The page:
Smith, William Ernest: Service no. 775571

Digitized Service Record

Source: Lori Oschefski post at the 18th Battalion Facebook Group.


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Prisoner of War at Passchendaele.

Sadly, this man perished when he fell 40 feet off a windmill fracturing his skull.

Smith, William Ernest: Service no. 775571. Via Find-A-Grave.

This man enlisted with the 126th Overseas Battalion at Brampton, Ontario on 12 January 1916. He was a farm labourer and had no prior military experience. He listed his guardian as the superintendent of the Barnardo Home at 15-52 St. Peter Street, Toronto, Ontario.

He was 23-years and 8-months old at attestation and stood 5’ 4.5” tall with a medium complexion, grey eyes, and light brown hair. He was an adherent of the Church of England.

He assigned his pay to his wife, Mrs. Margaret Annie Smith (married 6 March 1916) of Caledon East, Ontario. He assigned $20.00 a month to her.

He had a clean service record with the 126th Battalion from January to August 1916 but he contracted influenza requiring hospitalization from 3 July 1916 to 6 July 1916 at the Niagara Camp Casualty Hospital.

Within the month his unit sailed for England on 14 August 1916 aboard the SS Empress of England arriving England 10-days later.

He was transferred to the 116th Reserve Battalion on 15 October 1916 at Bramshott Camp. He then was then sent to the Canadian Base Depot on 29 November 1916 and was recorded to have joined his new unit, the 18th Battalion, “in the field” on 3 December 1916.

He served with the 18th Battalion until he was sent to the 1st Army Rest Camp on 29 August 1917 and then was reported sick and sent to a Field Ambulance on 12 November 1917. On the same day his service record records him “Missing” and then a leger dated 22 January 1918 officially reported him a Prisoner of War at Limburg-A-Lan, Germany.

View of the Prison Camp at Limburg: This photograph provides a general overview of the prison camp at Limburg from a watch tower, showing the one-story wooden barracks, found in many west German prison facilities, which accommodated the prisoners. In the background is the twin-spired cathedral in Limburg, overlooking the Lahn River. Circa 1915. Source:

He did suffer from a social disease and was placed on pay stoppages from 15 January 1919 to 18 March 1919.

He was reported released on 4 December 1918 and was at No. 36 Camp, Ripon, England. He was repatriated as a former prisoner of war at Ripon and was eventually transferred to O Wing at Ripon, Western Ontario Regimental Depot.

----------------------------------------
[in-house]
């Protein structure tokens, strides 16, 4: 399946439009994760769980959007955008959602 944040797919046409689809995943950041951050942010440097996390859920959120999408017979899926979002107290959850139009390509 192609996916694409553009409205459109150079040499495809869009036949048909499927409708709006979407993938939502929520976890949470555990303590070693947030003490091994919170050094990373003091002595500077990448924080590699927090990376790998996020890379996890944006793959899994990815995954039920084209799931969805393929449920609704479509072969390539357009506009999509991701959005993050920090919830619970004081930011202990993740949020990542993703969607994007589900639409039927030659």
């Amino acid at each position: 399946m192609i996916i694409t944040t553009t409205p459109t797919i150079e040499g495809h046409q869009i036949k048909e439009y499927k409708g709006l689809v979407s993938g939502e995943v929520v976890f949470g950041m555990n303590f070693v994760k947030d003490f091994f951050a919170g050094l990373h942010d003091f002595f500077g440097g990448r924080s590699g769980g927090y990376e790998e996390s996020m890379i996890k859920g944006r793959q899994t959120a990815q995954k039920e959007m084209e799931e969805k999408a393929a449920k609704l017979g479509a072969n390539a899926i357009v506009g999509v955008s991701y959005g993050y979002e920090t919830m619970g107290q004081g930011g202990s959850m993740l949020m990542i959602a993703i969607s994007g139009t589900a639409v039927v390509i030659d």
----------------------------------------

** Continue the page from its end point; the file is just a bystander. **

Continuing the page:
He embarked on 25 June 1919 aboard the HM Tuscania.

He was discharged at Toronto, Ontario on 4 July 1919. He indicated that he planned to live at Caledon East, Ontario after his service.

It was recorded in his service file that his mailing address was no R.R. No. 1 Grand Valley, Ontario as of 4 March 1921.

He died due to a fall from a windmill from 40’ at Amaranth Township, Dufferin, Ontario and is buried at Caledon East Public Cemetery, Caledon East, Caledon, Peel, Ontario.


Orangeville Banner, Date: 14 Dec 1944, Page: 9, Column: 3, Type: Obituary

Orangeville Banner, December 14, 1944, WILLIAM E. SMITH:

William E. Smith, a well-known farmer of North Amaranth, died at his home on Saturday, Nov. 25th, from injuries received in falling from the ladder of his windmill five hours earlier. Mr. Smith was born in Birmingham, England, May 10th, 1892, and came to Canada in 1901. He spent four years at Huntsville, four years at Mono Mills and enlisted in the 126th Peel Infantry Battalion on Jan. 12th, 1916. He went overseas in August and landed in France on Nov. 5th of the same year and was in all the engagements in which the Canadians took part, including Vimy Ridge, and Passchendale, where he was buried alive, after which he was taken prisoner, and worked in a coal mine for one year in Germany, being released when the war ended. In November 1918, on returning to Canada, he bought a farm. lot 21, con. 9, Amaranth Township, where he lived for 23 years. He was a loving husband and kind father, a good neighbor, and was always willing to lend a helping hand to those in need.

His demise is mourned by his wife, five sons, Norman, serving in the R.C.A.F. at Yorkton, Sask., Russell, Donald, Kenneth, Freddie and one daughter, Sylvia, at home.

Mr. Smith was a member of Mono Mills Anglican Church, and had attended Campania United Church for years. There was a large attendance of relative and neighbors at the funeral, which was held from his late home on Thursday, Nov. 30th, to Caledon East Public Cemetery. Rev. E. Warren, of Laurel, conducted the services.

The pallbearers were Messrs. Geo. Finlay, Lorne Davis, Austin Walker, George Patton, Carrick Young and Wilfred Galbraith.

The floral tributes were – Pillow, Wife and Family; wreath, mother-in-law, Mrs. H. Atchison; spray, Mr. and Mrs. George Finlay and Family; wreath, Shelburne High School Staff and V. L. Society; wreath, United Church, Campania; spray, Teacher and Pupils of S.S. No. 8; wreath, Mr. and Mrs. Ken McKitrick and Family; basket, Oakley Galbraith, Glen Sproule, Allen Elgie, Ralph Davison, Meredith Newell, Kay Fewster, Marg. Allen, Marg. Davison, all school pals of Ken and Sylvia, son and daughter, who attended Shelburne High School.

The flower-bearers were Messrs. Stuart Baxendale, Ross Nurse, Wm. Finlay and Peter Goymour. – Star and Vidette.

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